On Friday I had a call from a client in Yanchep who had installed a solenoid, but was having problems. The two stations in the back were coming on together.
So I went out to see what was going on.
What was odd was that the two rear stations came on together but they didn’t come on when the front retic station was running. Normally if a solenoid fails open it stays on with every other station.
But in this case station one came on, then station two and three together.
So I checked:
- The direction of flow on the solenoid he had installed. It was correct.
- The wiring and the voltage at the solenoid. It was all perfect.
- Whether the solenoid was clogged with glue or dirt, but both were fine.
- Whether the controller had failed and was sending voltage on both stations rather than individually. It wasn’t…
There was no apparent reason and I was running out of options as all of the logical solutions were coming up blank.
Finally I decided to check whether a different controller would get a different result so we wired one up to test it. As I was doing this I asked the client why he replaced the solenoid.
He told me ‘I didn’t replace it – I added it to split the rear yard in two.’ And as he said that, it dawned on me what had happened. What was once a complete station had been divided in two – but not completely. Somewhere there was still a connection underground. It was the only explanation left for why both stations came on simultaneously.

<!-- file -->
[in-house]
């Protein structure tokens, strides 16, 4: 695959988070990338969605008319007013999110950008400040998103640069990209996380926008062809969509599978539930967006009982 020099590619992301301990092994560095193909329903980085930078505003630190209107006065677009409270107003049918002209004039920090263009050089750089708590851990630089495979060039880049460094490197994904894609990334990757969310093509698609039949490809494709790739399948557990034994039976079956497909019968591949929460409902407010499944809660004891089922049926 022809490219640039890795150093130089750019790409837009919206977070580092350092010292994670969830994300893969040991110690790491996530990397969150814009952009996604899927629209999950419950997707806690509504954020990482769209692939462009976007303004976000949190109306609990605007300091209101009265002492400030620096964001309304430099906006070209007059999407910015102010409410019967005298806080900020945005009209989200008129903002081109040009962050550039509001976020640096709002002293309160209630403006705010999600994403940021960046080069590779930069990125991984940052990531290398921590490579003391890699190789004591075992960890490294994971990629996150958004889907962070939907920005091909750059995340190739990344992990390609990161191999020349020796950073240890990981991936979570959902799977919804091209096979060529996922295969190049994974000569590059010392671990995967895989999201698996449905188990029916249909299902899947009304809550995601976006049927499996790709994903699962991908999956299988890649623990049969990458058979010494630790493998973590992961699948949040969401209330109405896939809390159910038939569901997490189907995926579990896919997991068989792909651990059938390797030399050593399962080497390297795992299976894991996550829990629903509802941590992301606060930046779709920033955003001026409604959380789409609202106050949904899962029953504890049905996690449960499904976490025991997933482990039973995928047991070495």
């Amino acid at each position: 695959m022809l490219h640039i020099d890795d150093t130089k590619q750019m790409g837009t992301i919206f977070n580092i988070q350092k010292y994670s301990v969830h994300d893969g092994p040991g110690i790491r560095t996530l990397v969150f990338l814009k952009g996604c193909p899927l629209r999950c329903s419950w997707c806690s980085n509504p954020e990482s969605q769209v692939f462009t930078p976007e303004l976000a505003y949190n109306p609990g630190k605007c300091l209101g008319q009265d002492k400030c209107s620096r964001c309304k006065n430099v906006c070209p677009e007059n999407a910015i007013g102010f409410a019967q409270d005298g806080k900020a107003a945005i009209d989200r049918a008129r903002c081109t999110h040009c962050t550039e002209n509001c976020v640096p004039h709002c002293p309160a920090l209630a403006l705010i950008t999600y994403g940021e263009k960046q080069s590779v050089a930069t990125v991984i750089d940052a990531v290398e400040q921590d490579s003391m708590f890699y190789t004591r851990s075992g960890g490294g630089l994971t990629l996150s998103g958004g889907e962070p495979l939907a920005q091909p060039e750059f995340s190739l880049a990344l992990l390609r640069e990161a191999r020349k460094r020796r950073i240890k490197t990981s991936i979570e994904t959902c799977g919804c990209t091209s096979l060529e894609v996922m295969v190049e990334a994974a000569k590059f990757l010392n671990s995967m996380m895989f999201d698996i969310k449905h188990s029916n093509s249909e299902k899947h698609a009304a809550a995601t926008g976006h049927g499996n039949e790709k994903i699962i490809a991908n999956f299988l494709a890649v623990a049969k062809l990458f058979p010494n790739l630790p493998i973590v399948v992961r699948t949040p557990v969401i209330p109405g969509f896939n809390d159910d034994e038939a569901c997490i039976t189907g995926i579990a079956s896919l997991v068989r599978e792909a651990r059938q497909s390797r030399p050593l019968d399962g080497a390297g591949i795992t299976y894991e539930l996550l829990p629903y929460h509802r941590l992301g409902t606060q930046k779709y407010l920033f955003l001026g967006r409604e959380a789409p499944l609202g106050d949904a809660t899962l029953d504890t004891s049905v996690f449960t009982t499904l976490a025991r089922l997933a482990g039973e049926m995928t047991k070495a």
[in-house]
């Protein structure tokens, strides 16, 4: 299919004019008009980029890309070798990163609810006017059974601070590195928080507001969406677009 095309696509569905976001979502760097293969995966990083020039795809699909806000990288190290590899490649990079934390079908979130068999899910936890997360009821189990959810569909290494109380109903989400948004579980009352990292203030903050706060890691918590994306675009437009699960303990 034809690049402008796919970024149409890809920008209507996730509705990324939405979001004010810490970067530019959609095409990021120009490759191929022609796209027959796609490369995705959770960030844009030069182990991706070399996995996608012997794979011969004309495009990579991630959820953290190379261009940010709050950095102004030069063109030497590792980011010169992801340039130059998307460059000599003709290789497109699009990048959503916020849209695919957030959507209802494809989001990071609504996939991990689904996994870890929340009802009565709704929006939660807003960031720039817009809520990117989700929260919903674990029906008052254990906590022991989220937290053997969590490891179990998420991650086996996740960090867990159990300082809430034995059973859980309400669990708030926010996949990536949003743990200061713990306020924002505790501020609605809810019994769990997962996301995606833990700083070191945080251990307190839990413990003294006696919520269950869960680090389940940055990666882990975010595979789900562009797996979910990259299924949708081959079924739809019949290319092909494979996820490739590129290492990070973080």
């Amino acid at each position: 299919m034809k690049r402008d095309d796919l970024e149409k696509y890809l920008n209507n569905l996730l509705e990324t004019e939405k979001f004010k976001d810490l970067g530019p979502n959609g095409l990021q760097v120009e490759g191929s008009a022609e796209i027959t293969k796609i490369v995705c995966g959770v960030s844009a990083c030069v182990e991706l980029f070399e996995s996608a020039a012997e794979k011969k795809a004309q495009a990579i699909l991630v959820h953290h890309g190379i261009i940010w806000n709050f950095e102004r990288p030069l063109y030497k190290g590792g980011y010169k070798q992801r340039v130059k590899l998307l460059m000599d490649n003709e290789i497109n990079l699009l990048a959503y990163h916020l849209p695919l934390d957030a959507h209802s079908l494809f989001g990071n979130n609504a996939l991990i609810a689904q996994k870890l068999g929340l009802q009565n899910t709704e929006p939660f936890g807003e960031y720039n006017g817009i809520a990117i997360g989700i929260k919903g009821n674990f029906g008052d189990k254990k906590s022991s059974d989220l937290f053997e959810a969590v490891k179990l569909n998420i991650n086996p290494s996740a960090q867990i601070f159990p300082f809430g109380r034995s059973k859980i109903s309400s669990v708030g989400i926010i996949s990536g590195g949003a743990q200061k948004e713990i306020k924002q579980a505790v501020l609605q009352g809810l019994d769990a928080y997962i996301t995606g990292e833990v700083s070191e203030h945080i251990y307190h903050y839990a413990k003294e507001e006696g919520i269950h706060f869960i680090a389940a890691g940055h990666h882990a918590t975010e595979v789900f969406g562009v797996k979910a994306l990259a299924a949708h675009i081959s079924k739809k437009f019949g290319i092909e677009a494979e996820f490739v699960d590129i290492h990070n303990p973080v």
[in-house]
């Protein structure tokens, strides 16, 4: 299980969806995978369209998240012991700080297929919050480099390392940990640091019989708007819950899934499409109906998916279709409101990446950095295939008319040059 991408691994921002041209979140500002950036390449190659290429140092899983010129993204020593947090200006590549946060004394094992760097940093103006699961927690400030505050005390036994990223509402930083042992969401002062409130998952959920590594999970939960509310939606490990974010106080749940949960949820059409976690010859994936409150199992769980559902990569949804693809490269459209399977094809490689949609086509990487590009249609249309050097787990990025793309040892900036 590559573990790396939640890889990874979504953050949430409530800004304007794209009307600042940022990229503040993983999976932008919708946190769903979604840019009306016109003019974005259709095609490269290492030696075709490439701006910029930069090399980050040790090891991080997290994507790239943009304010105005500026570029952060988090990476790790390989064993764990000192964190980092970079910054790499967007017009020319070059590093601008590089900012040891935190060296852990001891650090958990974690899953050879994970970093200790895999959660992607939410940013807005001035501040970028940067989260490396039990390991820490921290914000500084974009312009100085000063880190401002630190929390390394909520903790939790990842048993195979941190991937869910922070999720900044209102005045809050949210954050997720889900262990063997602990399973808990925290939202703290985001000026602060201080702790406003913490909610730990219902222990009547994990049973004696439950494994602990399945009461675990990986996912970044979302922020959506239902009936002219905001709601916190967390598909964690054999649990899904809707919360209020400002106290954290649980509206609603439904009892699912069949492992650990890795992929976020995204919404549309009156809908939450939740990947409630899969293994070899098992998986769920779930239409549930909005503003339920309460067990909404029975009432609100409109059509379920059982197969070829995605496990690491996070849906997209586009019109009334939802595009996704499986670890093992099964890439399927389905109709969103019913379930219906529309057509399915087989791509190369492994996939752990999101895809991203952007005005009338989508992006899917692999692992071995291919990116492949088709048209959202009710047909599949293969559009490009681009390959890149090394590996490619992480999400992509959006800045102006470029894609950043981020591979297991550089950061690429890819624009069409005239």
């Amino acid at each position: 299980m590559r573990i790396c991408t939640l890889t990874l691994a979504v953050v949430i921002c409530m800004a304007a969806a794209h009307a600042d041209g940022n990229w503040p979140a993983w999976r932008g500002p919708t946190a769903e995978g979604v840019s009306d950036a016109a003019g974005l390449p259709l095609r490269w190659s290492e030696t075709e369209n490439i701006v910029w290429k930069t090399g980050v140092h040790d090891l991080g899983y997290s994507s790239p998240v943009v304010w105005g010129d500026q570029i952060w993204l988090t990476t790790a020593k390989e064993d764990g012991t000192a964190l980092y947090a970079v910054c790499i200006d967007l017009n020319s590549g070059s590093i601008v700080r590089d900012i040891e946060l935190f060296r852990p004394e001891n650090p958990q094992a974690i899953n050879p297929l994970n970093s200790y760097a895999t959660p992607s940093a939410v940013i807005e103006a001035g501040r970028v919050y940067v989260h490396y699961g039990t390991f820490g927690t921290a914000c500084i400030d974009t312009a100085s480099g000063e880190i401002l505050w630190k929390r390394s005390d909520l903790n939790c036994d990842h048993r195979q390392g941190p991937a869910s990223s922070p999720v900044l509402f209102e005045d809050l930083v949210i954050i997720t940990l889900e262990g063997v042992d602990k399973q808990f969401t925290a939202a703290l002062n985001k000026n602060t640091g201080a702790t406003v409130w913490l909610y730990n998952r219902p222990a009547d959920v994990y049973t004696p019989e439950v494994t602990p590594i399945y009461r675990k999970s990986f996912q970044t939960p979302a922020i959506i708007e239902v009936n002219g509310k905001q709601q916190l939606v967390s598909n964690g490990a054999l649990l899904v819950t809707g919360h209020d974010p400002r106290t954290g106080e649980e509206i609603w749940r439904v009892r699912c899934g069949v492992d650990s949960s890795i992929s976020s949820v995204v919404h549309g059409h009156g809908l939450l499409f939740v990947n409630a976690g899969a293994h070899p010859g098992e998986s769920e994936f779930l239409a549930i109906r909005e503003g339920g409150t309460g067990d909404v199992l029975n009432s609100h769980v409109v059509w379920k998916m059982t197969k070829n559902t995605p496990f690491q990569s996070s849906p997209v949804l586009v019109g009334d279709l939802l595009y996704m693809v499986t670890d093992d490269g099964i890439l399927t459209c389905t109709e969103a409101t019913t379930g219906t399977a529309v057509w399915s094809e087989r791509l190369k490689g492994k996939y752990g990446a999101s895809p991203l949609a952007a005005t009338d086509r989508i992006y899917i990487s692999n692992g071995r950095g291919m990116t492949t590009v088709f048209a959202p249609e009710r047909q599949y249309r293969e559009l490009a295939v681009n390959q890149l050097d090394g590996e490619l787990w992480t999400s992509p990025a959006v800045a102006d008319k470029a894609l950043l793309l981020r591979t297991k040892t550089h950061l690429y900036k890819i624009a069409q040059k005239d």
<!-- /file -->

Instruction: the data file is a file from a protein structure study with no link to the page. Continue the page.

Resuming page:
When we discussed it he agreed and I left him to dig some holes and find that elusive connection.
There is always a logical solution to retic problems, but sometimes you need to gather all the information to make sense of it.
When it comes to retic in Two Rocks, especially on an established property, you need to be ready for some serious digging and some hard yakka. As the suburb name suggests there is a lot of rock up there and sometimes you just have to go around what you can’t go through.
I did this job last week, installing a whole retic system – 200m of PVC – to an established property. There were lots of roots and rocks to contend with but also some nice long sandy patches. Thankfully the faithful trencher didn’t let me down and I managed to get it all done in the day.
Without the trencher there would be 2-3 days of work in this one. I used a combination of MP rotators and precision nozzles to get it all done on 3 stations.
Spring is almost upon us and its time to get your reticulation system back in order.
Don’t wait until the first hot day and then turn it back on only to discover its not up to the job. Call us and we will make sure everything from control box to nozzles are working perfectly!
In case you weren’t aware all reticulation needs to be switched off as of June 1st and until Aug 31st.
For most controllers it is a simple matter of turning the dial to ‘off’ and ensuring the sprinklers don’t run. If you continue to run your retic over winter then you will get fined around $150.00